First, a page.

The soft-soil/rock array at Treasure Island near San Francisco was installed by the California Strong Motion Instrumentation Program in cooperation with other agencies. Analysis of the recorded low amplitude data shows that the average amplification factor from the bedrock to the surface of the soft soil reaches factor of 10 at periods of 1.2-1.3 seconds.

    Geotechnical arrays at La Cienega in Los Angeles, Meloland in El Centro, in Eureka and the newly instrumented arrays near the Vincent Thomas Bridge in Long Beach represent deep soft alluvium sites. A comparison was made of the average site amplifications calculated for a number of M<5 events with the site amplification for the 7.1 Mw Hector Mine earthquake. The site amplification curves are similar at short periods, but at longer periods the amplification factor is significantly lower for the distant large-event records.

    The Tarzana downhole is located on the top of a small hill, and represents a soft-rock site. The downhole data from small events recorded so far demonstrate a significantly higher amplification effect for the component perpendicular to the hill than for the component parallel to the hill.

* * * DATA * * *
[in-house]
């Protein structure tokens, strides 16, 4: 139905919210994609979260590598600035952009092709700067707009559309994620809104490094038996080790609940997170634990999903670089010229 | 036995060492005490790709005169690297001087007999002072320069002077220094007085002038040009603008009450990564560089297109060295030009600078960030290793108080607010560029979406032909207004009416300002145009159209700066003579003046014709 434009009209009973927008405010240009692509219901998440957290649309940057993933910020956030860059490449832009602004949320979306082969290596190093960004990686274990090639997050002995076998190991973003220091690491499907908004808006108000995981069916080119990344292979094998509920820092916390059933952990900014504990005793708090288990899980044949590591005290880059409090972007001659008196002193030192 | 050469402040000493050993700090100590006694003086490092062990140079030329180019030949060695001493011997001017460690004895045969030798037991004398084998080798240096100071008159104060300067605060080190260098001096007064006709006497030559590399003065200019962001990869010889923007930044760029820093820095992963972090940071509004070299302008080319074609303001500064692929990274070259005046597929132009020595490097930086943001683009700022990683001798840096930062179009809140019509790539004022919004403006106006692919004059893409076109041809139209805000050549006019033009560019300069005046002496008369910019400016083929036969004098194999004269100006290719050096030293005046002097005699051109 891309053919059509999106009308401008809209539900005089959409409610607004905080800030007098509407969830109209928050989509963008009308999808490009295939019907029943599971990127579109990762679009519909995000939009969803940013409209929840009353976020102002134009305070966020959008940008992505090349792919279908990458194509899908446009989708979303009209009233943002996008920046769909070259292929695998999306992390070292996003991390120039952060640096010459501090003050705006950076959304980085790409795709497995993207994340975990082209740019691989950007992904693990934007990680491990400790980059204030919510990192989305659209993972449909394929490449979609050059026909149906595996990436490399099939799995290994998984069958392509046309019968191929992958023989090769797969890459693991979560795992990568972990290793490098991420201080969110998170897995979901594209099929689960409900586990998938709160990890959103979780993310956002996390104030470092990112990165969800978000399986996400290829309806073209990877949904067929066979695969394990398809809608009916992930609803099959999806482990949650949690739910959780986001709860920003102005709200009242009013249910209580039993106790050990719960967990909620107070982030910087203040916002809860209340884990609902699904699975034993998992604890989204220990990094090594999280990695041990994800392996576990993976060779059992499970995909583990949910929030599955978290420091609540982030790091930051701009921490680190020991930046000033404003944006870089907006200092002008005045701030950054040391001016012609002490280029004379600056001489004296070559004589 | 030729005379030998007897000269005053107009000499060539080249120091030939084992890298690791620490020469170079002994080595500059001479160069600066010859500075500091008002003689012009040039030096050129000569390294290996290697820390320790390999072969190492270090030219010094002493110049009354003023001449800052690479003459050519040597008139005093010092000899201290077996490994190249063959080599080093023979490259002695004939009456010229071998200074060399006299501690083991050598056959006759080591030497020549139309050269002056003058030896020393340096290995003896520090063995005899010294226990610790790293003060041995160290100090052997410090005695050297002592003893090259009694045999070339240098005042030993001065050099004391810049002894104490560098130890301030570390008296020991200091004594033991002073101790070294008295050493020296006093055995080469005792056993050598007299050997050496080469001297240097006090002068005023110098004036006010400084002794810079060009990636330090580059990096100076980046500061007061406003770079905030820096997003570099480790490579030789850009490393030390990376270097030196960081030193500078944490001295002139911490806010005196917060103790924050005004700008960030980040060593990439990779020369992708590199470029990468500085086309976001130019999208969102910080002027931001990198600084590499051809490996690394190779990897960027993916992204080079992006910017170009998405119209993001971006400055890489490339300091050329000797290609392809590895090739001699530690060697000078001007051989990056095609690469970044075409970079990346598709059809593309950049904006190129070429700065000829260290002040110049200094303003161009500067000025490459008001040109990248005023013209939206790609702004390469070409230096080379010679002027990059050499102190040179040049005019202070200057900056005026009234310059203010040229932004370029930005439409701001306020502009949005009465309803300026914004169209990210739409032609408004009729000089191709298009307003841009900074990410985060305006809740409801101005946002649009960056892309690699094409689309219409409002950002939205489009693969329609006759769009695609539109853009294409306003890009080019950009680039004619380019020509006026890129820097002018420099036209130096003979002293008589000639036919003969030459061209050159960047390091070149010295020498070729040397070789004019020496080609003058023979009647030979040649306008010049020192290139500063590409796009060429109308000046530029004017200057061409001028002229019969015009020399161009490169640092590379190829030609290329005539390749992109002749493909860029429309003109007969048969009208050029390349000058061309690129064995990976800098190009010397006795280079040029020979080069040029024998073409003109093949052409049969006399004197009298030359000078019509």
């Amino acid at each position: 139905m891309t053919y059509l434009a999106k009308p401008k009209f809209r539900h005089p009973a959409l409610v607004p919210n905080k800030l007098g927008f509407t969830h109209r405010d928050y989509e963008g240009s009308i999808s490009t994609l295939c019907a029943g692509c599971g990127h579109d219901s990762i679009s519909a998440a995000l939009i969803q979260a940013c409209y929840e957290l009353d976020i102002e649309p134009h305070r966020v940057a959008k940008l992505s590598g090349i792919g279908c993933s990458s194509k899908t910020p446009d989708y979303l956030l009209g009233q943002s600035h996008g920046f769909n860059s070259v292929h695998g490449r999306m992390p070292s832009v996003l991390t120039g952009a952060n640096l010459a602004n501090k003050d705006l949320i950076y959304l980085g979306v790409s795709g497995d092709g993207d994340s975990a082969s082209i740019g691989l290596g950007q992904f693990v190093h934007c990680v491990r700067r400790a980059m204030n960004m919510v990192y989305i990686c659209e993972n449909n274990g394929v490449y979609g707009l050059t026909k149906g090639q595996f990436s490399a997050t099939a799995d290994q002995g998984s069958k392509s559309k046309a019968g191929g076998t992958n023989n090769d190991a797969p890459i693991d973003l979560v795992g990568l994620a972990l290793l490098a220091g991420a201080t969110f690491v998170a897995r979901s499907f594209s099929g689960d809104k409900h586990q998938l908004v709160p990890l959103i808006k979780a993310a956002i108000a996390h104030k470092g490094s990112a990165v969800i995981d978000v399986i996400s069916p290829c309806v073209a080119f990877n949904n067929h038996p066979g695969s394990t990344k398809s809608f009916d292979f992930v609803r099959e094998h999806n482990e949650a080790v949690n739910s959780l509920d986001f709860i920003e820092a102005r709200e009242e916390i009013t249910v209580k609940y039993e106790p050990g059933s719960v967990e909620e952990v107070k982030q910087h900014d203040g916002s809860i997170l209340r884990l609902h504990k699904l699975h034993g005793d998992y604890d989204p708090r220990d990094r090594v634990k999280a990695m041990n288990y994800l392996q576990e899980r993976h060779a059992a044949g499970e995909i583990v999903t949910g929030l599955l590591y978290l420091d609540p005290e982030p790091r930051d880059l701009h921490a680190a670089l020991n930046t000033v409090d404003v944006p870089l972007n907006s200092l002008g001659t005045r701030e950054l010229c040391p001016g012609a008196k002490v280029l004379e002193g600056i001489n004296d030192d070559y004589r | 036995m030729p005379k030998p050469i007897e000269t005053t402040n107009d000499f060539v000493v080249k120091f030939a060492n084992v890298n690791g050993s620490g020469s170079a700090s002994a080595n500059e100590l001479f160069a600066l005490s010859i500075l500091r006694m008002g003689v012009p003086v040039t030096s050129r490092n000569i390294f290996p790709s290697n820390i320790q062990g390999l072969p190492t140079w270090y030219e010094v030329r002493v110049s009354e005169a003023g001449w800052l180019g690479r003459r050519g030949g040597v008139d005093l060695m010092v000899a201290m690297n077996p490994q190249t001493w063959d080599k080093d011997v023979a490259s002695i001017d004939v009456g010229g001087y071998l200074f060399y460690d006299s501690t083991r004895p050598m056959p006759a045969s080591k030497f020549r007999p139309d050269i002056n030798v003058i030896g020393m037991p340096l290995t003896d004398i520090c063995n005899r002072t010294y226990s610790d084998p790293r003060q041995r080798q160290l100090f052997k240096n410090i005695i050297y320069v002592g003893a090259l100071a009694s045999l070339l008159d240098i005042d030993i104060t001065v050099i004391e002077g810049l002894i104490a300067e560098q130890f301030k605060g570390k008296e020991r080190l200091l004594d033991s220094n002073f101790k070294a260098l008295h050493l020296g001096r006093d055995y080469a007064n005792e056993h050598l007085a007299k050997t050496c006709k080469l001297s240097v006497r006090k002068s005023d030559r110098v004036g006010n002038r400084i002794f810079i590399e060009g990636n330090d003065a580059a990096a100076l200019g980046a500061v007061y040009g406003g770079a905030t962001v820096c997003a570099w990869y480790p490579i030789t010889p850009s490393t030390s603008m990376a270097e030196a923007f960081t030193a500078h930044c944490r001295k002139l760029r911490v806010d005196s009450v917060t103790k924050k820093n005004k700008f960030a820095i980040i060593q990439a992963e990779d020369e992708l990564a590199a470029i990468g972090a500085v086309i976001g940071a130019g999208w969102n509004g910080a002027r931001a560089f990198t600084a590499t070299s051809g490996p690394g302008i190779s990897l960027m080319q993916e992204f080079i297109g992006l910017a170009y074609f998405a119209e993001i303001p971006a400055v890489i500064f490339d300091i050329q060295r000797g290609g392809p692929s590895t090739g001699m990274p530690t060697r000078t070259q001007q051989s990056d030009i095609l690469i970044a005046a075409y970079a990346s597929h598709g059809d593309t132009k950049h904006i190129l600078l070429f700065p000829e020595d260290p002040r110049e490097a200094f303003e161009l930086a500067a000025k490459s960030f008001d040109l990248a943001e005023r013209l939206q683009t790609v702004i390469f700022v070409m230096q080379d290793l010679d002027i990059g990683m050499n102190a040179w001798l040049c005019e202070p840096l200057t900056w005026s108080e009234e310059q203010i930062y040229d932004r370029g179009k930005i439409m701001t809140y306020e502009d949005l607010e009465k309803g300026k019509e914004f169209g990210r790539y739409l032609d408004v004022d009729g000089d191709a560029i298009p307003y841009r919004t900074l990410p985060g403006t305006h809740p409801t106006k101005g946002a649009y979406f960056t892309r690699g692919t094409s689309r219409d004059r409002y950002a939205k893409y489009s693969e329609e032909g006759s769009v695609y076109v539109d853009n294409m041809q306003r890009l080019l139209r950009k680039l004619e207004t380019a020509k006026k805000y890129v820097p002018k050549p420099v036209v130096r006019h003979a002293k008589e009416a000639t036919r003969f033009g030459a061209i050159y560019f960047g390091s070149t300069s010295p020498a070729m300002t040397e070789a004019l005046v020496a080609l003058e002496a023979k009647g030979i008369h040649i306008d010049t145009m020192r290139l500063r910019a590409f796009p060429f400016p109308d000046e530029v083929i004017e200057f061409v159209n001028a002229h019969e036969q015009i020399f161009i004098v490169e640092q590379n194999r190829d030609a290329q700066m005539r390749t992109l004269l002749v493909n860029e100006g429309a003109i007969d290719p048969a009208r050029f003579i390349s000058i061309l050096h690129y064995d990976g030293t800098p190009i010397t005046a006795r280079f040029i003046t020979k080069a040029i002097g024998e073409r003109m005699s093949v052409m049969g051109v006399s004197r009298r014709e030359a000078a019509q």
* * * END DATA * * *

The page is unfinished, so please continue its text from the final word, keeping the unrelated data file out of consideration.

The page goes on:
Large (up to 10 cm) long-period (up to 8 seconds) displacements were recorded at the La Cienega, El Centro, Tarzana and Long Beach arrays during the Hector Mine earthquake at the distances of more than 200 km from the epicenter. In contrast to the small events, the data recorded during the Hector Mine earthquake show that for the displacements and velocity curves there is practically no near-surface site amplification.

    3-1 Validation of Evaluation Methods and Acceptance Criteria in Evolving Performance-Based Seismic Codes by Sashi Kunnath, Quan Nghiem, Alfred John and Sherif El-Tawil